Pros, Not Cons

SAINT Lucia’s Citizenship by Investment Programme (CIP) featured prominently last Sunday on CBS’s “60 Minutes” programme in an episode entitled “Passports for Sale”.

In the episode, the island was listed among other nations implementing the programme as being “cash-starved” and benefitting from the US$2 billion global industry that – unfortunately – provides a safe haven for people with questionable pasts.

Huge amounts of investments in countries with the programme, the report said, have come at a detrimental cost, including “a rogue’s gallery of scoundrels, fugitives, tax cheats and possibly worse”, using the programme to spread their nefarious tentacles.

With Malta leading the global CIP in which an investor gains a Maltese passport by investing $1 million, Saint Lucia and other destinations in the Caribbean are described as “less discriminating alternatives”. For instance, a Maltese passport allows a holder visa-free travel to 168 countries compared to a Saint Lucian passport which allows visa-free access to 125 countries.

When CBS journalist Steve Croft asks Dominican parliamentarian, Lennox Linton, whether that country’s CIP programme was analogous to “just mail order citizenship” since an investor does not necessarily have to set foot on Dominican soil to get a Dominican passport, Linton replies, “Sort of. Something like that.”

With the region’s CIPs under the microscope heavily these days, many countries, including the United States, have expressed concerns regarding the threat to national security, especially when due diligence is not thorough in the country granting an investor a passport to virtually unlimited freedom. Moreover, there have been cases where fugitives have used their new passports to circumvent the law.

While a country like St. Kitts and Nevis would have earned millions of dollars via its CIP to stave off the hardships left from its failing sugar industry, many countries are wary that the level of scrutiny there remains in question.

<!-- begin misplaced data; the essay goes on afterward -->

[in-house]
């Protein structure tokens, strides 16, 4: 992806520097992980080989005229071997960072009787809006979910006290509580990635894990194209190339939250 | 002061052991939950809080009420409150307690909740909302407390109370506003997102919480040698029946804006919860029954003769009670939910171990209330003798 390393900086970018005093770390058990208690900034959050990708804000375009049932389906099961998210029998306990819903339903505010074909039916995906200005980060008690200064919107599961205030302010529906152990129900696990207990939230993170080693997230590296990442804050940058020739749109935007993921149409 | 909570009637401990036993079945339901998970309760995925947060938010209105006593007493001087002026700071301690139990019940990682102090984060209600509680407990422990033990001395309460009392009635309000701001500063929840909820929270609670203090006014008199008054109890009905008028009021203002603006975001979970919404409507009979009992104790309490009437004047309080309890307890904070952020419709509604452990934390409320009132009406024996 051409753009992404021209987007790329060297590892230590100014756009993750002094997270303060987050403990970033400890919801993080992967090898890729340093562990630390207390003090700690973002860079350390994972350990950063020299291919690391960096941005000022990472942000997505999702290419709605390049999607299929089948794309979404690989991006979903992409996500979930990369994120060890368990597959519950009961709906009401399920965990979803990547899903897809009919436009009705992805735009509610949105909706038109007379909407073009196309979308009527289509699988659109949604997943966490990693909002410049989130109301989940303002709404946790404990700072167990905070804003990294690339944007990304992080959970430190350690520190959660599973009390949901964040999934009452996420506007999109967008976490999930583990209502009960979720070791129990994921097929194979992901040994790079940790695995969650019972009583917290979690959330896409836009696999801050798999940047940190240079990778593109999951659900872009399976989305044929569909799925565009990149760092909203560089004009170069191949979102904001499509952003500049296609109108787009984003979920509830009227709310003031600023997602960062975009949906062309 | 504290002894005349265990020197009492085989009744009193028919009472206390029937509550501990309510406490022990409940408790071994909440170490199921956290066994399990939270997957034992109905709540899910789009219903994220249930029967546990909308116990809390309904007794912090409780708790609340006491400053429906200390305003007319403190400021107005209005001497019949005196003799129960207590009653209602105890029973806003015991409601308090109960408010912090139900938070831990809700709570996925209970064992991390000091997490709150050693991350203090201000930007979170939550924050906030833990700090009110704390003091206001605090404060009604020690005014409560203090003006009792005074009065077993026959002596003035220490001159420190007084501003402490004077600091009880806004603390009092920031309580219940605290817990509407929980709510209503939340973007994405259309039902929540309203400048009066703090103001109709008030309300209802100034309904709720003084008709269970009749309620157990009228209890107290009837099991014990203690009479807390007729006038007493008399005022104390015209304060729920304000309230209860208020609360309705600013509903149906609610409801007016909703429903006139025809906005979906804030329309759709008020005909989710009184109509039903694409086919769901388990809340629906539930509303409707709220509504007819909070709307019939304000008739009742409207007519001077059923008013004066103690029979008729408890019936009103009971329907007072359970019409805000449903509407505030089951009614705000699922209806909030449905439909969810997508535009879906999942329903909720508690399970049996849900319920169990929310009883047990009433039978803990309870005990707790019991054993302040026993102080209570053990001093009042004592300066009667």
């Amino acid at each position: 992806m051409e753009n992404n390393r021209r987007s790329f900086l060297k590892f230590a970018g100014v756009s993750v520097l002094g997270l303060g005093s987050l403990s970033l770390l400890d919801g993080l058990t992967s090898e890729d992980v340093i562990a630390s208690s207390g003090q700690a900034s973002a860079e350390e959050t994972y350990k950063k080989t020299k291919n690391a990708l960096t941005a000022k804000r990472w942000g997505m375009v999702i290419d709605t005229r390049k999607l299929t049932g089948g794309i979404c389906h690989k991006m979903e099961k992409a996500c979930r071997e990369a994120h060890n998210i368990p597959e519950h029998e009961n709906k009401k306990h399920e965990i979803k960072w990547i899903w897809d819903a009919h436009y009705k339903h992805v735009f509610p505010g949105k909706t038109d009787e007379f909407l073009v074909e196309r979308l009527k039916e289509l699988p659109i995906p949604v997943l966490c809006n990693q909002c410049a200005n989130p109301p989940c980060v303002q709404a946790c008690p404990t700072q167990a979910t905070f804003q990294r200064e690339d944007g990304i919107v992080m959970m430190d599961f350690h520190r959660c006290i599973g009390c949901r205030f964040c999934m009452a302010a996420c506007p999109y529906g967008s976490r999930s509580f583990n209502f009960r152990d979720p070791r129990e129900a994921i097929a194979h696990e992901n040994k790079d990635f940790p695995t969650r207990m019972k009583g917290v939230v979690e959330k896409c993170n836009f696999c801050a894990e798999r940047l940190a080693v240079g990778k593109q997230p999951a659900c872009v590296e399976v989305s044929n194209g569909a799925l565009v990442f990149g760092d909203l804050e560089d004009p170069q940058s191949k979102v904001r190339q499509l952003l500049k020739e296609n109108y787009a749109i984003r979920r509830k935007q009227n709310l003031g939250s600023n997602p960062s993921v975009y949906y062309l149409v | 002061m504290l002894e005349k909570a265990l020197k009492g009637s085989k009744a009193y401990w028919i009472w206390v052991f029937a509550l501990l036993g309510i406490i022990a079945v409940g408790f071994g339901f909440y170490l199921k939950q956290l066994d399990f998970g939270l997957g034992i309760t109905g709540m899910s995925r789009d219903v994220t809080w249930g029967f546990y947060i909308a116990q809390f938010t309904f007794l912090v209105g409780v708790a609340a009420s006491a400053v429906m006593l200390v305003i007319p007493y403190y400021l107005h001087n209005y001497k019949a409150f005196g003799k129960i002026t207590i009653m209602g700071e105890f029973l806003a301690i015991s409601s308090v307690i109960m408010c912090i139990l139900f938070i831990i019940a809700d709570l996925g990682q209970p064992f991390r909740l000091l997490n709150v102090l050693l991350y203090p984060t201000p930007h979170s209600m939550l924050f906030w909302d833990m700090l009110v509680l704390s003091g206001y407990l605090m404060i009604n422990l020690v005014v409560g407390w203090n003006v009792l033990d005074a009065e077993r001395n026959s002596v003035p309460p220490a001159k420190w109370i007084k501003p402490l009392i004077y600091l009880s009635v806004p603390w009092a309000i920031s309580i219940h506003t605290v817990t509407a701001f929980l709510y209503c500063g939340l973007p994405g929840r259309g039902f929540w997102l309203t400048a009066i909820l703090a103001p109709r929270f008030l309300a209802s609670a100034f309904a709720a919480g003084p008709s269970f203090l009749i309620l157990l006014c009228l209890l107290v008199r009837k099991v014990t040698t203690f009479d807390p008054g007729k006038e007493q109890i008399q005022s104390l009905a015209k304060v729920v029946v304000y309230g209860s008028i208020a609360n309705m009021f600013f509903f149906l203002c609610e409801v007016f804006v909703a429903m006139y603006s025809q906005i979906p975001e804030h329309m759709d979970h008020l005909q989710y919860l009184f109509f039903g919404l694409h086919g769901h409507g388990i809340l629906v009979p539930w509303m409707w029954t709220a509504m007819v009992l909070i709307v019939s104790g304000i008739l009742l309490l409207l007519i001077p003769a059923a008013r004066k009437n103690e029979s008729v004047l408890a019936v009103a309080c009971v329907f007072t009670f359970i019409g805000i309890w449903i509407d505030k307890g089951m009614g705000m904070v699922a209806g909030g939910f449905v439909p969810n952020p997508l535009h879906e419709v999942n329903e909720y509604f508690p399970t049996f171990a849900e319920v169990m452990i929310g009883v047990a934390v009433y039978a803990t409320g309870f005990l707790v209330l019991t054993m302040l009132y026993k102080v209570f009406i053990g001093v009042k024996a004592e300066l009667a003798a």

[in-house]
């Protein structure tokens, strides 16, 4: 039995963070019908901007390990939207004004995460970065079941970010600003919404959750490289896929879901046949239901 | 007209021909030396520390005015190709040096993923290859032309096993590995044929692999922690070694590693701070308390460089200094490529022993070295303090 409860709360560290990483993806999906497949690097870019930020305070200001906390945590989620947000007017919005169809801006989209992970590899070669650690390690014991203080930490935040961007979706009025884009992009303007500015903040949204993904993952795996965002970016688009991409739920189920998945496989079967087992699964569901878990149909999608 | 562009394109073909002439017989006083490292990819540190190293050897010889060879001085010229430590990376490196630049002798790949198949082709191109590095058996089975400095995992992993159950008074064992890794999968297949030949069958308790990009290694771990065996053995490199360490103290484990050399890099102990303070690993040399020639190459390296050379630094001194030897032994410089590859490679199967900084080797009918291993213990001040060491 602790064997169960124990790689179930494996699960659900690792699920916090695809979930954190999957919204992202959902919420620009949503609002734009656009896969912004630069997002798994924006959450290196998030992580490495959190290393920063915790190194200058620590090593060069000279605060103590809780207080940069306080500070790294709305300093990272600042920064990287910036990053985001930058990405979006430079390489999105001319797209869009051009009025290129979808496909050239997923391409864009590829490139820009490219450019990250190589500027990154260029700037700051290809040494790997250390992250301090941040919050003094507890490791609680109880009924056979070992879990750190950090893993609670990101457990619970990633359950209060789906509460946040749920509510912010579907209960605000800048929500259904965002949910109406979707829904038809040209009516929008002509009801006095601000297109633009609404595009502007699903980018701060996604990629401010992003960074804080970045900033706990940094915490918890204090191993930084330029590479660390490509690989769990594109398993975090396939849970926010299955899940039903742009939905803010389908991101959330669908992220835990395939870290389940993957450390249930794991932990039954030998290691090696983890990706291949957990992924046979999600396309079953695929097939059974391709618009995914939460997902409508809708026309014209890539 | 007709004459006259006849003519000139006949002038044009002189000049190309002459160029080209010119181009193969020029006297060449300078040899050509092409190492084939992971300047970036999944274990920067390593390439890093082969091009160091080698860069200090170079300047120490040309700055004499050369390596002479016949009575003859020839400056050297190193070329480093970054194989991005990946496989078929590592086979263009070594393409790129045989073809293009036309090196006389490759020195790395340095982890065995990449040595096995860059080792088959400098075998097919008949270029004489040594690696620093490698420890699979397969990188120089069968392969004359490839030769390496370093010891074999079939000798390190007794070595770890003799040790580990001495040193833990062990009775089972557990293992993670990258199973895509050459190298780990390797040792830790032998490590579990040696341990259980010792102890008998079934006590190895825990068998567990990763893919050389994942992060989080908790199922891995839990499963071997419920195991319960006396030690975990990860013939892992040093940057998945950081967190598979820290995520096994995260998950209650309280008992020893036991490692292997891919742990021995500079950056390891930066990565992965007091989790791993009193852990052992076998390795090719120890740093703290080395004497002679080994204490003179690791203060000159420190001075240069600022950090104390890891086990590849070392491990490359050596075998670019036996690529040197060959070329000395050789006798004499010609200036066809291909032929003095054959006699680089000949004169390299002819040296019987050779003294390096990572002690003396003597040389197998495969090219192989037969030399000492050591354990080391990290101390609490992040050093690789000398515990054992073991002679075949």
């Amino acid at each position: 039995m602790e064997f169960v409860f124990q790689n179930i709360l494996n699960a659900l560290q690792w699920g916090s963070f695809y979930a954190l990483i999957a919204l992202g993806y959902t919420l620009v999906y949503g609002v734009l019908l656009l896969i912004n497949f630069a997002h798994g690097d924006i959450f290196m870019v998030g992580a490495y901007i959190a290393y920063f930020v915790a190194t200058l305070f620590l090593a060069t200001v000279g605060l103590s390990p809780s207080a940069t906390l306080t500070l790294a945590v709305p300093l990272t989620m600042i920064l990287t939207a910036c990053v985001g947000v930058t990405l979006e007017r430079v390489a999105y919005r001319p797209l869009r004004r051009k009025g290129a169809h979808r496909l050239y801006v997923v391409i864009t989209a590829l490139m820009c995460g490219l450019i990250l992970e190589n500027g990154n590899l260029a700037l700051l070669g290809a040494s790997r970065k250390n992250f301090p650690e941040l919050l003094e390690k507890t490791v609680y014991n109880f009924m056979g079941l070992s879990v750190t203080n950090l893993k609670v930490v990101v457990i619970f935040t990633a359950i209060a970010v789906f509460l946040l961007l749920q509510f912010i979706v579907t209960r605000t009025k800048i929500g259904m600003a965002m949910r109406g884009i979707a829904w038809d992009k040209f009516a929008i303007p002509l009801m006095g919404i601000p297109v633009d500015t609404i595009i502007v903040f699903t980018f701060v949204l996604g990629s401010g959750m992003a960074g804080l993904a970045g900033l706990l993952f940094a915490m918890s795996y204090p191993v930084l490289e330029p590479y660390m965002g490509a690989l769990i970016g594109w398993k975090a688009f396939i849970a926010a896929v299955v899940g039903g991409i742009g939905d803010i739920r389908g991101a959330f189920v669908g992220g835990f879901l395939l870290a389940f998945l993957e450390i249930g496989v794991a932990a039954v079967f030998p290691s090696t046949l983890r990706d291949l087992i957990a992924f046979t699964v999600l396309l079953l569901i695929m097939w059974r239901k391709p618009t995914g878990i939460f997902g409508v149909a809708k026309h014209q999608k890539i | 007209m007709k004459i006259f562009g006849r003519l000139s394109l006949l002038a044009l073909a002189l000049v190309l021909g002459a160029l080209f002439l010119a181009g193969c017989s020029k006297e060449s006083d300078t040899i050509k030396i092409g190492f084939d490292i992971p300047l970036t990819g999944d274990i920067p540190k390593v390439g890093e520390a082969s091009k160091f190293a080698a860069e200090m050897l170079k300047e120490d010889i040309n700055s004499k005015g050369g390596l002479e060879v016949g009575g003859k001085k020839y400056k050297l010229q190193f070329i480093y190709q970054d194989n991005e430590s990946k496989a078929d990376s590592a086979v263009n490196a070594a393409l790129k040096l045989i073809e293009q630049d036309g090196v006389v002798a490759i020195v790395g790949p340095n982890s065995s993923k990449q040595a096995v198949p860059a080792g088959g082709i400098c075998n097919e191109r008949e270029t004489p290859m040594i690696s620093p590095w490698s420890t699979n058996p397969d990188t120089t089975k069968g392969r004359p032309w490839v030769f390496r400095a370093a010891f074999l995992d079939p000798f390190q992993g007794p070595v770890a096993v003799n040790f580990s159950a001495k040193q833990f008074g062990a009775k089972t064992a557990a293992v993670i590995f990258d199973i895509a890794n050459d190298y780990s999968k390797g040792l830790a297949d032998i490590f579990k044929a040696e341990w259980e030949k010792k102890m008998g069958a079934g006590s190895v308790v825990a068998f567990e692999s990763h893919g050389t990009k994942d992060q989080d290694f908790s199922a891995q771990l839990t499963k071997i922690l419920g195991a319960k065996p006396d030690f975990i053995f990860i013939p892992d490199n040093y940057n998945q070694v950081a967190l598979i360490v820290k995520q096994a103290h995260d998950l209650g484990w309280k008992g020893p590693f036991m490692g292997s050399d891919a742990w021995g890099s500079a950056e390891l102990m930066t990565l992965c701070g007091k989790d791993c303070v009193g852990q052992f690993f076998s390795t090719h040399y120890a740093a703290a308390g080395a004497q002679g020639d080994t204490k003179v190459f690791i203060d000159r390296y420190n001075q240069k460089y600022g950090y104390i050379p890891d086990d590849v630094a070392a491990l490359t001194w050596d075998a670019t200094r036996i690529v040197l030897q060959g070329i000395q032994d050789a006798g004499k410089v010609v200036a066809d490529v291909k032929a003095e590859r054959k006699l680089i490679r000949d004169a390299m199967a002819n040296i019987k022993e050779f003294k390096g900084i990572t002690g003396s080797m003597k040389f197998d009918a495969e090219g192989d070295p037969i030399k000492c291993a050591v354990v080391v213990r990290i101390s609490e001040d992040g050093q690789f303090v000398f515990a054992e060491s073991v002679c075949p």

In the report, government statistics from the St. Kitts and Nevis for 2014 seemed to suggest that the selling of passports for that country accounted for 40% of the government’s revenues, which has allowed some level of prosperity to return to the island. However, much of that money is said to be unaccounted for. More than 10,000 passports were said to have been issued there with the public not having a clue as to who they were issued to, with about 5,000 passports being recalled because they either did not include a place of birth or holders had changed their names.

In Saint Lucia where transparency and accountability have been a popular phrase for nearly two decades now, another term has become increasingly popular since the island introduced the CIP in December 2015: due diligence. At every turn, citizens have expressed concerns about the propensity for the programme being used as a safe haven for criminals evading the law in other nations and becoming homemade threats.

To date, the government has not announced how many investors have been granted citizenship via the CIP. Neither has it indicated whether passports issued under the CIP have had to be recalled due to security and/or other threats.

With such a programme causing many to remain concerned, the onus is on the government to clear the air on many outstanding issues that have been raised regarding the programme’s performance – both locally and elsewhere – and ensure that the pros do not invite the cons to our shores.

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